A lot is made about Japan’s “four seasons.” But whether you think that’s special or not, one thing you absolutely must do in Japan is try seasonal food. Known as shun, this untranslatable word reflects the idea that food has the best time to be eaten. This is true for things like fruits and vegetables but also seafood.
What does it mean for fish to be in season? Well, ignoring farm-raised varieties, different species pass close to Japan at different times of the year, so that’s when fishermen head out to catch them. Certain fish may also taste better during certain seasons.
With that in mind, here are five fish types that are at their best in the spring.
1. Tai (Sea bream)
Few kinds of fish are as important as tai (sea bream) in Japan. Japanese people have enjoyed this white meat fish for a long time, evident by the bones found in ancient shell mounds. It’s also often a part of celebrations because of its striking red color and name, which sounds like a part of the Japanese word medetai, or promising.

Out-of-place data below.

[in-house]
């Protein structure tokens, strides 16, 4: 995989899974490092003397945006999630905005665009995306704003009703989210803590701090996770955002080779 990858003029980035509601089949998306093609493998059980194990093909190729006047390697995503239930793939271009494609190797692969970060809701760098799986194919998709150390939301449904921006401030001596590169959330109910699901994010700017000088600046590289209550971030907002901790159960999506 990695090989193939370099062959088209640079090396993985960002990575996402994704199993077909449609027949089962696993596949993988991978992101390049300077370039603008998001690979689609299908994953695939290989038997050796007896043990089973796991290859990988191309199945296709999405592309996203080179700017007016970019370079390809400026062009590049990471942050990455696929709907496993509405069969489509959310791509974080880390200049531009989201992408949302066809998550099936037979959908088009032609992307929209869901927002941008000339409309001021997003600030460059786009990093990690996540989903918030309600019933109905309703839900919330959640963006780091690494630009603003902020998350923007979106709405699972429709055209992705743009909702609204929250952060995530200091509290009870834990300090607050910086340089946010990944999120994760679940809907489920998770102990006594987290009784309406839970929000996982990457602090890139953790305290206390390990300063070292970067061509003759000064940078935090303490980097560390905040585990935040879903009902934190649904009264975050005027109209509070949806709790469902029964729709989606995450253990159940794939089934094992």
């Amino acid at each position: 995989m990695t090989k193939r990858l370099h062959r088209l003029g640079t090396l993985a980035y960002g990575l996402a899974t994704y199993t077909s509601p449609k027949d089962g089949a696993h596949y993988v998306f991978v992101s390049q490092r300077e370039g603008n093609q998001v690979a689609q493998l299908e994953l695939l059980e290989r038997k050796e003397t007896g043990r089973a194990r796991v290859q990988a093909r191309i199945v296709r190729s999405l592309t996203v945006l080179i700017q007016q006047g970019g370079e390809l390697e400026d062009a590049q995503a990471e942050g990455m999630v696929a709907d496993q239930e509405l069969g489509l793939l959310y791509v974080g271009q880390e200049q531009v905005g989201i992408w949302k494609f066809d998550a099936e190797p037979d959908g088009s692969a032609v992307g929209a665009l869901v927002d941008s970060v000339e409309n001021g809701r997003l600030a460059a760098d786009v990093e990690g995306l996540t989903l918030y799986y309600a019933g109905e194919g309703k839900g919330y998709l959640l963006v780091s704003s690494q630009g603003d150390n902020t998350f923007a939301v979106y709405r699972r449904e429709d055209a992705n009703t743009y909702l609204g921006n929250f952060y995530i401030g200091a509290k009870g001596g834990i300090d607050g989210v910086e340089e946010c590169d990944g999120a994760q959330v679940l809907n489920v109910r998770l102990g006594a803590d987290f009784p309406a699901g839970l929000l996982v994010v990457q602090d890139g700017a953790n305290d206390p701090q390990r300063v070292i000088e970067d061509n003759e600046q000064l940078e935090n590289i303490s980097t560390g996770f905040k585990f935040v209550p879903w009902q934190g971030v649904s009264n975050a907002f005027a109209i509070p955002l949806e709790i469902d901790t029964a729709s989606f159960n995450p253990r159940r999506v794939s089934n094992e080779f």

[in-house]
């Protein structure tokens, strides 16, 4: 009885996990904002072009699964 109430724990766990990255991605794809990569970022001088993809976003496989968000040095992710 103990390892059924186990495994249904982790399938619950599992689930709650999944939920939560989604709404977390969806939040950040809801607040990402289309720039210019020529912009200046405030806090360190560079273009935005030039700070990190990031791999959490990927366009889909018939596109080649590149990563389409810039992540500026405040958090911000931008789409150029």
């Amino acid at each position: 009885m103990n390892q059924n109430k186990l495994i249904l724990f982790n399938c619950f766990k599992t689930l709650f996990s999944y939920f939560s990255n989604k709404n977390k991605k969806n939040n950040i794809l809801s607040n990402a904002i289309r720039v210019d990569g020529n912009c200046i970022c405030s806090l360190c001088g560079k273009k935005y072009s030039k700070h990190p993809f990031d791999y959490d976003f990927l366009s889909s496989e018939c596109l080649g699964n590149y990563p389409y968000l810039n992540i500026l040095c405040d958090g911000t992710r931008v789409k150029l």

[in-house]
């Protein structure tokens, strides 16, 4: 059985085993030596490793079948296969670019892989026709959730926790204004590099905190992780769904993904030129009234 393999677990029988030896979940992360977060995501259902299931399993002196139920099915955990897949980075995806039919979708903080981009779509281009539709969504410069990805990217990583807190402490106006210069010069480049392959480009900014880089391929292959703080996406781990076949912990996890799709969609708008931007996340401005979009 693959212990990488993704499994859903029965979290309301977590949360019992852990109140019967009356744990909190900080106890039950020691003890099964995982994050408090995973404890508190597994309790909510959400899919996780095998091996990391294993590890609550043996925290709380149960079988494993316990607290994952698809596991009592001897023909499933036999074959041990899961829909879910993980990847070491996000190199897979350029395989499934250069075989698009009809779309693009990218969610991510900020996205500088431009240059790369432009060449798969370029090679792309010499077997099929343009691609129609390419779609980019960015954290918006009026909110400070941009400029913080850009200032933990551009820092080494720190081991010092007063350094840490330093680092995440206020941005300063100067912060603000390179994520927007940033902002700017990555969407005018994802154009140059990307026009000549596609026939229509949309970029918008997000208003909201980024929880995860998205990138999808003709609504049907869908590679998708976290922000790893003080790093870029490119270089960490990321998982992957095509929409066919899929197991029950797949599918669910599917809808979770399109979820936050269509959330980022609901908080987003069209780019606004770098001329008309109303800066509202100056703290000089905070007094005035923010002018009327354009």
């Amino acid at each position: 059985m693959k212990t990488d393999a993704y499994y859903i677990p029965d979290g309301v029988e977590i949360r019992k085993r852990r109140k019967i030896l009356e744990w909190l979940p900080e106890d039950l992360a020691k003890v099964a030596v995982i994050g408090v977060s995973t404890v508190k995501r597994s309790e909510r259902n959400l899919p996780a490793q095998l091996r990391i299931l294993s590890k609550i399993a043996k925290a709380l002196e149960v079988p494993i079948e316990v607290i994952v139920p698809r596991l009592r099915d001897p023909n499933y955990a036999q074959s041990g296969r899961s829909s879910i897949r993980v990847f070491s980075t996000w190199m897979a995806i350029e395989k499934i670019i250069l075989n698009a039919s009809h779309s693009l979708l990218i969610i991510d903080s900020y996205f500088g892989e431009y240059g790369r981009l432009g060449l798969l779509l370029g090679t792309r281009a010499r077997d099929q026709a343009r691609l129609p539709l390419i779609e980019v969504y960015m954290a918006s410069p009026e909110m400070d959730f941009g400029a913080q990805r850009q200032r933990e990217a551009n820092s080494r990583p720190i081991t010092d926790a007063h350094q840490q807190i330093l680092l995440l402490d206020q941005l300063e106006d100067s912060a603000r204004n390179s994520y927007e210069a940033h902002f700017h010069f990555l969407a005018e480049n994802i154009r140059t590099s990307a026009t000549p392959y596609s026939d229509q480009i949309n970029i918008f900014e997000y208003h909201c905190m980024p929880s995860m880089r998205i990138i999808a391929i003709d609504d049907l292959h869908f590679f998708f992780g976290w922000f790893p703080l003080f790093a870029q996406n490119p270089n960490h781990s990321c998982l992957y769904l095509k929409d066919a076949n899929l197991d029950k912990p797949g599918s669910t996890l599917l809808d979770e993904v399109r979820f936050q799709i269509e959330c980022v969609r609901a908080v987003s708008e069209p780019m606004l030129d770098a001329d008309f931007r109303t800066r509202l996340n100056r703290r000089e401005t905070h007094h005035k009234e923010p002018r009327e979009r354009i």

For example, you can eat it during the New Year’s period of oshogatsu, at a wedding, and during okuizome, the 100th day after a baby’s birth.
Along with being the inspiration for the shape of the desert taiyaki, tai is eaten in several different ways in the spring, when it’s plump for the spawning season. It can be eaten raw, with seared skin as aburi, or with the kawashimozukuri method, where a sushi chef will tenderize the skin with boiling water before cooling it in ice. You can also serve it cooked whole, as part of taimeshi, or seabream with rice, as taichazuke with seabream and tea over rice, or in any other way.
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